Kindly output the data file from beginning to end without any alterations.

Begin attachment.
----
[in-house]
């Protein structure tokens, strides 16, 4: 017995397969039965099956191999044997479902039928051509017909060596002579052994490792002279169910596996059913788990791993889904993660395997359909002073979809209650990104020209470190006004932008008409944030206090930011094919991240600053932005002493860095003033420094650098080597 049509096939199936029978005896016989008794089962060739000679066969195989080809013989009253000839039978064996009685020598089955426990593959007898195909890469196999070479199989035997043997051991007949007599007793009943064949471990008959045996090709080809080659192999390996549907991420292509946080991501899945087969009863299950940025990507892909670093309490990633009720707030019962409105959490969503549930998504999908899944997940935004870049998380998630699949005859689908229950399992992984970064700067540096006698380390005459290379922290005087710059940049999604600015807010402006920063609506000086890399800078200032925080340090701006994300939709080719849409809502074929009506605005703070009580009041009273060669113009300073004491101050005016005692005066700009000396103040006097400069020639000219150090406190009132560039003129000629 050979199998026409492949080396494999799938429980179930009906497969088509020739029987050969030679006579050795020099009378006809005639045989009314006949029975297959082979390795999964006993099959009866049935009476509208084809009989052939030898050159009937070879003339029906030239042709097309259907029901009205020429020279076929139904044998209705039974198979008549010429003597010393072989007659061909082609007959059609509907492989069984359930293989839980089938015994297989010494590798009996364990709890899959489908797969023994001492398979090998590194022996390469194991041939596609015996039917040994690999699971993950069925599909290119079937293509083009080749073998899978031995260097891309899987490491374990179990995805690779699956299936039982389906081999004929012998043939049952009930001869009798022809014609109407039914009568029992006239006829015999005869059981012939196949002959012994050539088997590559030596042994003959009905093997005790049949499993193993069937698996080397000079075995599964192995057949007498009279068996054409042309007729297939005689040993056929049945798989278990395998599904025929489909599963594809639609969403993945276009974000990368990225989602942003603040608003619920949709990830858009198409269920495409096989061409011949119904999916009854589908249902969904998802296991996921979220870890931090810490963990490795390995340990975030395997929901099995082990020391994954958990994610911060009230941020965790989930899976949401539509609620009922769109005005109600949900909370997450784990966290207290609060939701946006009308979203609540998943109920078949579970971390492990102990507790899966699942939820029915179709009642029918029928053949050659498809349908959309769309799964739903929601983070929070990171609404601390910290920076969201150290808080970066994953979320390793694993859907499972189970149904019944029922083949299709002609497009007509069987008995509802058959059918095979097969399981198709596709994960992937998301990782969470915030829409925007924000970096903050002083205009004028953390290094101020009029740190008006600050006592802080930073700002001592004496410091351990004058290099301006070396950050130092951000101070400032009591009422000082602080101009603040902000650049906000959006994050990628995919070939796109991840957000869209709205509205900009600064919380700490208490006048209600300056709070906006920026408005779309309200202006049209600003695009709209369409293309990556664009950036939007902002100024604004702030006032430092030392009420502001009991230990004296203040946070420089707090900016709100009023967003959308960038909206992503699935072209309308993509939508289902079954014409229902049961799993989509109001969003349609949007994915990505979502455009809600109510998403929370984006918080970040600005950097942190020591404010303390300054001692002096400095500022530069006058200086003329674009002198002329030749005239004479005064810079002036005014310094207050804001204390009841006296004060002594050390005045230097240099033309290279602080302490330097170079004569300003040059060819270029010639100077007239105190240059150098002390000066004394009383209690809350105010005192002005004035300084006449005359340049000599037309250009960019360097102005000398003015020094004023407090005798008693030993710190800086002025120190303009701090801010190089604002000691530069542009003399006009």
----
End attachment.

[in-house]
């Protein structure tokens, strides 16, 4: 017995397969039965099956191999044997479902039928051509017909060596002579052994490792002279169910596996059913788990791993889904993660395997359909002073979809209650990104020209470190006004932008008409944030206090930011094919991240600053932005002493860095003033420094650098080597 049509096939199936029978005896016989008794089962060739000679066969195989080809013989009253000839039978064996009685020598089955426990593959007898195909890469196999070479199989035997043997051991007949007599007793009943064949471990008959045996090709080809080659192999390996549907991420292509946080991501899945087969009863299950940025990507892909670093309490990633009720707030019962409105959490969503549930998504999908899944997940935004870049998380998630699949005859689908229950399992992984970064700067540096006698380390005459290379922290005087710059940049999604600015807010402006920063609506000086890399800078200032925080340090701006994300939709080719849409809502074929009506605005703070009580009041009273060669113009300073004491101050005016005692005066700009000396103040006097400069020639000219150090406190009132560039003129000629 050979199998026409492949080396494999799938429980179930009906497969088509020739029987050969030679006579050795020099009378006809005639045989009314006949029975297959082979390795999964006993099959009866049935009476509208084809009989052939030898050159009937070879003339029906030239042709097309259907029901009205020429020279076929139904044998209705039974198979008549010429003597010393072989007659061909082609007959059609509907492989069984359930293989839980089938015994297989010494590798009996364990709890899959489908797969023994001492398979090998590194022996390469194991041939596609015996039917040994690999699971993950069925599909290119079937293509083009080749073998899978031995260097891309899987490491374990179990995805690779699956299936039982389906081999004929012998043939049952009930001869009798022809014609109407039914009568029992006239006829015999005869059981012939196949002959012994050539088997590559030596042994003959009905093997005790049949499993193993069937698996080397000079075995599964192995057949007498009279068996054409042309007729297939005689040993056929049945798989278990395998599904025929489909599963594809639609969403993945276009974000990368990225989602942003603040608003619920949709990830858009198409269920495409096989061409011949119904999916009854589908249902969904998802296991996921979220870890931090810490963990490795390995340990975030395997929901099995082990020391994954958990994610911060009230941020965790989930899976949401539509609620009922769109005005109600949900909370997450784990966290207290609060939701946006009308979203609540998943109920078949579970971390492990102990507790899966699942939820029915179709009642029918029928053949050659498809349908959309769309799964739903929601983070929070990171609404601390910290920076969201150290808080970066994953979320390793694993859907499972189970149904019944029922083949299709002609497009007509069987008995509802058959059918095979097969399981198709596709994960992937998301990782969470915030829409925007924000970096903050002083205009004028953390290094101020009029740190008006600050006592802080930073700002001592004496410091351990004058290099301006070396950050130092951000101070400032009591009422000082602080101009603040902000650049906000959006994050990628995919070939796109991840957000869209709205509205900009600064919380700490208490006048209600300056709070906006920026408005779309309200202006049209600003695009709209369409293309990556664009950036939007902002100024604004702030006032430092030392009420502001009991230990004296203040946070420089707090900016709100009023967003959308960038909206992503699935072209309308993509939508289902079954014409229902049961799993989509109001969003349609949007994915990505979502455009809600109510998403929370984006918080970040600005950097942190020591404010303390300054001692002096400095500022530069006058200086003329674009002198002329030749005239004479005064810079002036005014310094207050804001204390009841006296004060002594050390005045230097240099033309290279602080302490330097170079004569300003040059060819270029010639100077007239105190240059150098002390000066004394009383209690809350105010005192002005004035300084006449005359340049000599037309250009960019360097102005000398003015020094004023407090005798008693030993710190800086002025120190303009701090801010190089604002000691530069542009003399006009």